"We share a common belief: to preserve and promote Punjabi culture and our roots.”
With more and more competitions arising each year, UK Bhangra continues to dominate the international cultural dance scene.
Now the UK’s only live folk Bhangra competition, ‘Folk Stars’ is being held on August 15, 2015 at the Wolverhampton Civic Hall.
The show will feature live performances from eight of the UK’s best Bhangra teams, each supported by a team of talented musicians and vocalists.
These eight teams have been invited to compete for a grand prize of £1,000 and the title of the ‘UK’s Best Live Bhangra Team’.
They include Gabru Chel Chabileh, Ankhi Jawan, Josh Valaithian Da, Ankhile Putt Punjab De, The Punjab Dancers, Lishkareh Punjab De, Vasda Punjab and Nachda Sansaar.
Students and Bhangra fans will also enjoy live performances and Manak Tribute Set by Gurj Sidhu and the Bhangra All Stars Band. The evening will be hosted by DJ, ADJ.
With so many leading Bhangra teams competing, it will be interesting to see who comes out on top for 2015.
Some of the teams at Folk Stars are international winners. Audiences will see the likes of the World’s Best Bhangra Crew, Josh Valaithian Da; national winners of the Bhangra Competition, Gabru Chel Chabileh; and the title holders of the first ever Folk Stars, Vasda Punjab.
Folk Stars is organised by Simon Berik, who is an established Bhangra dancer and DJ. He has also judged various competitions like ‘The Bhangra Showdown’ and ‘Capital Bhangra’.
Berik was the captain and choreographer for the Queen Mary’s Bhangra team, as well as creating mixes for performances.
Speaking about the upcoming show, Simon says:
“Folk Stars was created by a group of friends who felt that there was a need to promote Punjabi tradition and culture to the younger generation.”
“Our vision is to create a surge in the popularity of traditional folk bhangra dancing in the UK and showcase this on a large platform.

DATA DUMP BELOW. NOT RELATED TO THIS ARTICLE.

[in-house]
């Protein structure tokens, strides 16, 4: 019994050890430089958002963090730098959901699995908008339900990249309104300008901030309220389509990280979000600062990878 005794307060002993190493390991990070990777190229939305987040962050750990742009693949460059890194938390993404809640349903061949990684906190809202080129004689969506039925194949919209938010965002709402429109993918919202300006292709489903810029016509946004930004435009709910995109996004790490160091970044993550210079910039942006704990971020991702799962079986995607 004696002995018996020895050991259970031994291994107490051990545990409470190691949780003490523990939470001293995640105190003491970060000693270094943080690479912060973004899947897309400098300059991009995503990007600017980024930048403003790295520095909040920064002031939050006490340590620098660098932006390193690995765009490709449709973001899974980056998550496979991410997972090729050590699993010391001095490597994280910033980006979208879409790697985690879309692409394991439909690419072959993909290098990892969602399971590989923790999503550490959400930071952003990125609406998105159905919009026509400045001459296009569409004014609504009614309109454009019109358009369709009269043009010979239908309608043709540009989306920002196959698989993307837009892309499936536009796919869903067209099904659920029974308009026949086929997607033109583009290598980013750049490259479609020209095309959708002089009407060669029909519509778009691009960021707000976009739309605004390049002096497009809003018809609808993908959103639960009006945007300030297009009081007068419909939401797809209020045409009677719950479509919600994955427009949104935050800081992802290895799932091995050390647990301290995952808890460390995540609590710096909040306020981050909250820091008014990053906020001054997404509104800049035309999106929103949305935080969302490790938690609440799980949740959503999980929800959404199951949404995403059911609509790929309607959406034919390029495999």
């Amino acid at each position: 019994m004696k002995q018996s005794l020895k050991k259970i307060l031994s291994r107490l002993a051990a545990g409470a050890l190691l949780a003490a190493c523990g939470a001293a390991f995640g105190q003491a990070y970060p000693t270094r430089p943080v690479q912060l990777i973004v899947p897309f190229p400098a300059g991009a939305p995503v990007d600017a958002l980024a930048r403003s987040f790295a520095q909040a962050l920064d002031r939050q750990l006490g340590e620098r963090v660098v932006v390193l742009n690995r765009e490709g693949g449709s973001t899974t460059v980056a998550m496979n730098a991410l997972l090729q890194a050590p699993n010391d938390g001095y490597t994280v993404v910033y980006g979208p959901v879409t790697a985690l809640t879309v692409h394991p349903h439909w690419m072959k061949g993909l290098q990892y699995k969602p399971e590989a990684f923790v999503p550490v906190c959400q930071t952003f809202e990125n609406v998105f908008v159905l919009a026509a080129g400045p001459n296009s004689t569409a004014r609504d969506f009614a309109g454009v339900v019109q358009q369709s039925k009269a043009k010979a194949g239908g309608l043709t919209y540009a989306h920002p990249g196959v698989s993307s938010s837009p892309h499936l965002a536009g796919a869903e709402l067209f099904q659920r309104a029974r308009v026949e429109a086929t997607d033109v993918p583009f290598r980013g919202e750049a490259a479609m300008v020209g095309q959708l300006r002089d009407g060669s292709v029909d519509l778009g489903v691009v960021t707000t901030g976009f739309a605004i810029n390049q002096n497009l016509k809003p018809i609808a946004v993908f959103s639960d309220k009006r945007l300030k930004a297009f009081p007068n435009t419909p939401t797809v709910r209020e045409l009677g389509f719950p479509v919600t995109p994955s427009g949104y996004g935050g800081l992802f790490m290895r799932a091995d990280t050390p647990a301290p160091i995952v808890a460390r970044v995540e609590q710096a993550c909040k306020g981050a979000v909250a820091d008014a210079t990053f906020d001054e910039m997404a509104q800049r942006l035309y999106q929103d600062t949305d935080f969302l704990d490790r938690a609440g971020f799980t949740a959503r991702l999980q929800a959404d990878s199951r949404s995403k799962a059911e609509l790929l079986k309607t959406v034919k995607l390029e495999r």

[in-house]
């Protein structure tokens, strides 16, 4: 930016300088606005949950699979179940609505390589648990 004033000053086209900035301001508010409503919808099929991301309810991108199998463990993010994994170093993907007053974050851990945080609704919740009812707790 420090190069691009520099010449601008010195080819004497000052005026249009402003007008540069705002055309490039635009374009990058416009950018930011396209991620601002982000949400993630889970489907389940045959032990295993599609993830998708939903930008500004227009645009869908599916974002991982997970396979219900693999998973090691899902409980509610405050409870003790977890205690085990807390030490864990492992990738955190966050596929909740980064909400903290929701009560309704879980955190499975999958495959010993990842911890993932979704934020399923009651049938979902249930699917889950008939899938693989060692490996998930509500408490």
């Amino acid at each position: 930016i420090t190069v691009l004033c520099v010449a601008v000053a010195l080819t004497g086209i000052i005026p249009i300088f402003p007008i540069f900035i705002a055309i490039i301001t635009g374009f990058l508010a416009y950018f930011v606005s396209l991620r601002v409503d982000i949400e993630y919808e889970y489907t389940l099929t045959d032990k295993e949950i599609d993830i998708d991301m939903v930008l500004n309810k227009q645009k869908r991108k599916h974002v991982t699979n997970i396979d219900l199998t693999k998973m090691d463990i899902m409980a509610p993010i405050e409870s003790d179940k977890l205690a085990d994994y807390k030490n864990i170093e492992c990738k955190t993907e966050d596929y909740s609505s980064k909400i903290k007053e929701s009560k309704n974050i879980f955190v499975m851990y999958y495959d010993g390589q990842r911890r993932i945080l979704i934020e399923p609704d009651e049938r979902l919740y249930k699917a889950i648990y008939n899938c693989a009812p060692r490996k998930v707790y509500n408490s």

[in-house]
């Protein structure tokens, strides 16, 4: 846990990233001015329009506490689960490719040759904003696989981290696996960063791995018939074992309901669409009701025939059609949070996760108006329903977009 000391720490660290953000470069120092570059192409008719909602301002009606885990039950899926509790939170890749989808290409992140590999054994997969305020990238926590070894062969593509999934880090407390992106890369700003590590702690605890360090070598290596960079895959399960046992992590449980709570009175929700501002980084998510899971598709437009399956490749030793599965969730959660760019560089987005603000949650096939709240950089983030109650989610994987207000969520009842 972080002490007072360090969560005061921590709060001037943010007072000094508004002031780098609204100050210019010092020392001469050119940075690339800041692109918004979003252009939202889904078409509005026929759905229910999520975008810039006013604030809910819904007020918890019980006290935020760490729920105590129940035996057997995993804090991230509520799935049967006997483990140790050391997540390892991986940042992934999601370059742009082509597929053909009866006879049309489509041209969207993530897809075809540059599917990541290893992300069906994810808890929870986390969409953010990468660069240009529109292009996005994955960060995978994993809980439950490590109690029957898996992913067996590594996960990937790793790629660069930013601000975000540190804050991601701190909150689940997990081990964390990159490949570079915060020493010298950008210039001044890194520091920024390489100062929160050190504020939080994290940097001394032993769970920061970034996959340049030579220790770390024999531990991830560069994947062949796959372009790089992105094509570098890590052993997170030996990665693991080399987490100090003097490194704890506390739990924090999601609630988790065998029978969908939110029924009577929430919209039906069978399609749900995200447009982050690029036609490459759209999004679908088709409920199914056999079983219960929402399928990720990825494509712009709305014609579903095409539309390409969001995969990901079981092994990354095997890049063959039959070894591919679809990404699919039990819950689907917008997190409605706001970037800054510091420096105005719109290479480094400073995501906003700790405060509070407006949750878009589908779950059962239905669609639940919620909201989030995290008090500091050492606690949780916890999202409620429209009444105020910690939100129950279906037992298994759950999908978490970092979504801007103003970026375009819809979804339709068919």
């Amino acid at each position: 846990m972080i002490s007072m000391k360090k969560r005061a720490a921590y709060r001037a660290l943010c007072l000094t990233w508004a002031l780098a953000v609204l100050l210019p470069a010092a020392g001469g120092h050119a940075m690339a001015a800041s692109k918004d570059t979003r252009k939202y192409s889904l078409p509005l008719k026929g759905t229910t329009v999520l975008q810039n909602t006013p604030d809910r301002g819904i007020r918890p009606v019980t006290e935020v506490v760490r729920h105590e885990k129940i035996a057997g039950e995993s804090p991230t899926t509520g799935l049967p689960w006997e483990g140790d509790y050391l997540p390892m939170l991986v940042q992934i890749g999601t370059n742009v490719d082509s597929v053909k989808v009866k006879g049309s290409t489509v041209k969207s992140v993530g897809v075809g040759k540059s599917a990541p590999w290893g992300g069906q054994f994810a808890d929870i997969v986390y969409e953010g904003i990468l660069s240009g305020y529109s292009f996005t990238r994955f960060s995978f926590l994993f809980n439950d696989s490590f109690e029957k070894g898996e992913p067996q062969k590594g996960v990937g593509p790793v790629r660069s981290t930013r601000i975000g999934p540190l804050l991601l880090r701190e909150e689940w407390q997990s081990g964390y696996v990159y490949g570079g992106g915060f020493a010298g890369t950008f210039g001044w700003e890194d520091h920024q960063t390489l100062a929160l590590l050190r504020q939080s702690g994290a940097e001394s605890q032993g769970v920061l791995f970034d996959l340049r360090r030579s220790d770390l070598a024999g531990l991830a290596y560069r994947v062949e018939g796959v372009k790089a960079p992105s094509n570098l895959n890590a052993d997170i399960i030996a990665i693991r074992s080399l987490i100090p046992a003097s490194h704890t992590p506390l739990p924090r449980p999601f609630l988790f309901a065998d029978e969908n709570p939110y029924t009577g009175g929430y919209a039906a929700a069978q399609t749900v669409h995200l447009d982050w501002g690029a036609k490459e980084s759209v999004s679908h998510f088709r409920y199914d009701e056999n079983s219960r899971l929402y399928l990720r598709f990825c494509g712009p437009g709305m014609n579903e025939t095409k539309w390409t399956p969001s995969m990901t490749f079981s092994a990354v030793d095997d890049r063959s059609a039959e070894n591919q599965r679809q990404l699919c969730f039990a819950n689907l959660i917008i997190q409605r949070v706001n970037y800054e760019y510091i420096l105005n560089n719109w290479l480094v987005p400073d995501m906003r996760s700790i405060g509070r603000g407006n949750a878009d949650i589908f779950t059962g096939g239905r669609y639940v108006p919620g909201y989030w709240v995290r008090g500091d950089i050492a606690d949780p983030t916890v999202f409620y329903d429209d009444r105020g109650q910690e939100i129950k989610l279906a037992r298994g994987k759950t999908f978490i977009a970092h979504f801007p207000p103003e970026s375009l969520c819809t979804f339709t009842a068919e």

“Everything about the competition emanates traditionality. We have aimed to organise an extremely transparent competition that focuses on the experience and needs of the teams.”
Over the years, Bhangra has evolved and diversified into different forms, however, its core roots remain the same.
Folk Stars will be presenting bhangra in its truest form with the intention of bringing the audience closer to their cultural roots.
Folk Stars is considered to be a new challenge for many teams that have never danced to a live band but instead use recorded mixes. This makes the competition even more exciting and unpredictable.
The first show was held in Birmingham Town Hall in 2012. Whilst only a small number of teams competed, it was considered a novel concept that had not been established even in North America, which has a thriving Bhangra circuit.
When asked what the audience can expect from this year’s competition, Simon says: “The competition is bigger and better! The teams are more folk!
“This year, the competing teams have been carefully selected based on their performance standards, professionalism and enthusiasm.
“We, at Folk Stars, are very passionate about folk bhangra which includes singing, music, dancing. We share a common belief: to preserve and promote Punjabi culture and our roots.”
Asa Singh Khalsi, the captain of the Punjab Dancers, a team set to make their competitive debut at Folk Stars, said:
“We’re very excited but nervous too because it’s our first competition and it’s been a bumpy road.
“We know that some teams are more experienced with the live style of bhangra whilst others are doing it for the first time. We don’t know what to expect but should be interesting.
Asa adds: “The live folk set is the best thing as it promotes bhangra in its original form. The UK has not had a platform like this before.
“When they first did it, only a couple of teams could do it but now, they’re learning and more are understanding it.
“Bhangra originated with the dhol and live boliyaan so this is the best way for people to learn how to start.
“I hope that teams will use this competition as a gateway to do Bhangra more in a live set.”
When asked about how folk Bhangra is different, Asa replies: “The advantages are that you learn a lot more about the dance, the origins, the theory of the beats and it is more structured.
“The only disadvantage is that it requires higher standards of dancing and having a musical background is advantageous.”
Folk Stars will take place on August 15, 2015 at the Wolverhampton Civic Hall.
DESIblitz wishes good luck to all the Bhangra teams competing!